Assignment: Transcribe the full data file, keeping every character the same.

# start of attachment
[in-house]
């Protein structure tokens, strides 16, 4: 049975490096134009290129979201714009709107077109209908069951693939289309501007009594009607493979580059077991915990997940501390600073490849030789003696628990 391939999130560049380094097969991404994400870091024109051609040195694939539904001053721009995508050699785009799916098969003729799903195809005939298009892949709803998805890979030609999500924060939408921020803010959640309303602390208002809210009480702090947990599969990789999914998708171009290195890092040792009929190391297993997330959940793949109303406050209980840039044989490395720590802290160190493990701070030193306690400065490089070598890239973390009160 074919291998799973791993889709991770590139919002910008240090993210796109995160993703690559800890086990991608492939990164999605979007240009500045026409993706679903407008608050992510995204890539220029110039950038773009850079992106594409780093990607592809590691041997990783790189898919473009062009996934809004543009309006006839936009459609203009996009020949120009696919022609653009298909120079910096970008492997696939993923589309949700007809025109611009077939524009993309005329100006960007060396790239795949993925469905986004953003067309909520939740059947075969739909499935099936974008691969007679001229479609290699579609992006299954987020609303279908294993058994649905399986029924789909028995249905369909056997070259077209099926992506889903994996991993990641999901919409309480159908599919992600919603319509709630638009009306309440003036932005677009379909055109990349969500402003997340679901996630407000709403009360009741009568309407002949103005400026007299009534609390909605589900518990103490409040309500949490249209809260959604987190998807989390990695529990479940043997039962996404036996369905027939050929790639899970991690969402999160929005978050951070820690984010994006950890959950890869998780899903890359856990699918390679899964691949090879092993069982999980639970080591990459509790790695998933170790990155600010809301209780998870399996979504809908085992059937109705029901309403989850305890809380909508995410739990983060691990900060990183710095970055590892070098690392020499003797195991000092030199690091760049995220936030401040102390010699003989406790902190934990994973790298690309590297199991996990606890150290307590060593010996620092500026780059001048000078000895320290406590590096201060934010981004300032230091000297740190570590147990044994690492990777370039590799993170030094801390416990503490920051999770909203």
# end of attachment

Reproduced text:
[in-house]
């Protein structure tokens, strides 16, 4: 049975490096134009290129979201714009709107077109209908069951693939289309501007009594009607493979580059077991915990997940501390600073490849030789003696628990 391939999130560049380094097969991404994400870091024109051609040195694939539904001053721009995508050699785009799916098969003729799903195809005939298009892949709803998805890979030609999500924060939408921020803010959640309303602390208002809210009480702090947990599969990789999914998708171009290195890092040792009929190391297993997330959940793949109303406050209980840039044989490395720590802290160190493990701070030193306690400065490089070598890239973390009160 074919291998799973791993889709991770590139919002910008240090993210796109995160993703690559800890086990991608492939990164999605979007240009500045026409993706679903407008608050992510995204890539220029110039950038773009850079992106594409780093990607592809590691041997990783790189898919473009062009996934809004543009309006006839936009459609203009996009020949120009696919022609653009298909120079910096970008492997696939993923589309949700007809025109611009077939524009993309005329100006960007060396790239795949993925469905986004953003067309909520939740059947075969739909499935099936974008691969007679001229479609290699579609992006299954987020609303279908294993058994649905399986029924789909028995249905369909056997070259077209099926992506889903994996991993990641999901919409309480159908599919992600919603319509709630638009009306309440003036932005677009379909055109990349969500402003997340679901996630407000709403009360009741009568309407002949103005400026007299009534609390909605589900518990103490409040309500949490249209809260959604987190998807989390990695529990479940043997039962996404036996369905027939050929790639899970991690969402999160929005978050951070820690984010994006950890959950890869998780899903890359856990699918390679899964691949090879092993069982999980639970080591990459509790790695998933170790990155600010809301209780998870399996979504809908085992059937109705029901309403989850305890809380909508995410739990983060691990900060990183710095970055590892070098690392020499003797195991000092030199690091760049995220936030401040102390010699003989406790902190934990994973790298690309590297199991996990606890150290307590060593010996620092500026780059001048000078000895320290406590590096201060934010981004300032230091000297740190570590147990044994690492990777370039590799993170030094801390416990503490920051999770909203």